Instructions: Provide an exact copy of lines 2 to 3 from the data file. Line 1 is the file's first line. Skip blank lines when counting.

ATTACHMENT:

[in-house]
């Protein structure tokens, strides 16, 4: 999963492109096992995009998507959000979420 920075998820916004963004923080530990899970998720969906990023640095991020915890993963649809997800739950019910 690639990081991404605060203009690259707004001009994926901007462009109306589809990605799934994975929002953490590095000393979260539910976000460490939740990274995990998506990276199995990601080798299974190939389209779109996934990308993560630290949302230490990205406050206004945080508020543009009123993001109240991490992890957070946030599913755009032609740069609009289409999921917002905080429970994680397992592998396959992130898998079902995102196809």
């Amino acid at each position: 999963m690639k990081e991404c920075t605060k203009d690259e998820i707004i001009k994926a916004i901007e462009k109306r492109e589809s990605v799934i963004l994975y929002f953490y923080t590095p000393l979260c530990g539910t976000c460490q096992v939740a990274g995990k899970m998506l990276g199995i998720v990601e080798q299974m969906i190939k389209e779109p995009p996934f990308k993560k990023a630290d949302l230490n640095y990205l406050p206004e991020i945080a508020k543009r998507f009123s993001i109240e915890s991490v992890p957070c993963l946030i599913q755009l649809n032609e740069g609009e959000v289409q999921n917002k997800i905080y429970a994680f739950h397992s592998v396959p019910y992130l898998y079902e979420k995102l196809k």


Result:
């Protein structure tokens, strides 16, 4: 999963492109096992995009998507959000979420 920075998820916004963004923080530990899970998720969906990023640095991020915890993963649809997800739950019910 690639990081991404605060203009690259707004001009994926901007462009109306589809990605799934994975929002953490590095000393979260539910976000460490939740990274995990998506990276199995990601080798299974190939389209779109996934990308993560630290949302230490990205406050206004945080508020543009009123993001109240991490992890957070946030599913755009032609740069609009289409999921917002905080429970994680397992592998396959992130898998079902995102196809």
């Amino acid at each position: 999963m690639k990081e991404c920075t605060k203009d690259e998820i707004i001009k994926a916004i901007e462009k109306r492109e589809s990605v799934i963004l994975y929002f953490y923080t590095p000393l979260c530990g539910t976000c460490q096992v939740a990274g995990k899970m998506l990276g199995i998720v990601e080798q299974m969906i190939k389209e779109p995009p996934f990308k993560k990023a630290d949302l230490n640095y990205l406050p206004e991020i945080a508020k543009r998507f009123s993001i109240e915890s991490v992890p957070c993963l946030i599913q755009l649809n032609e740069g609009e959000v289409q999921n917002k997800i905080y429970a994680f739950h397992s592998v396959p019910y992130l898998y079902e979420k995102l196809k």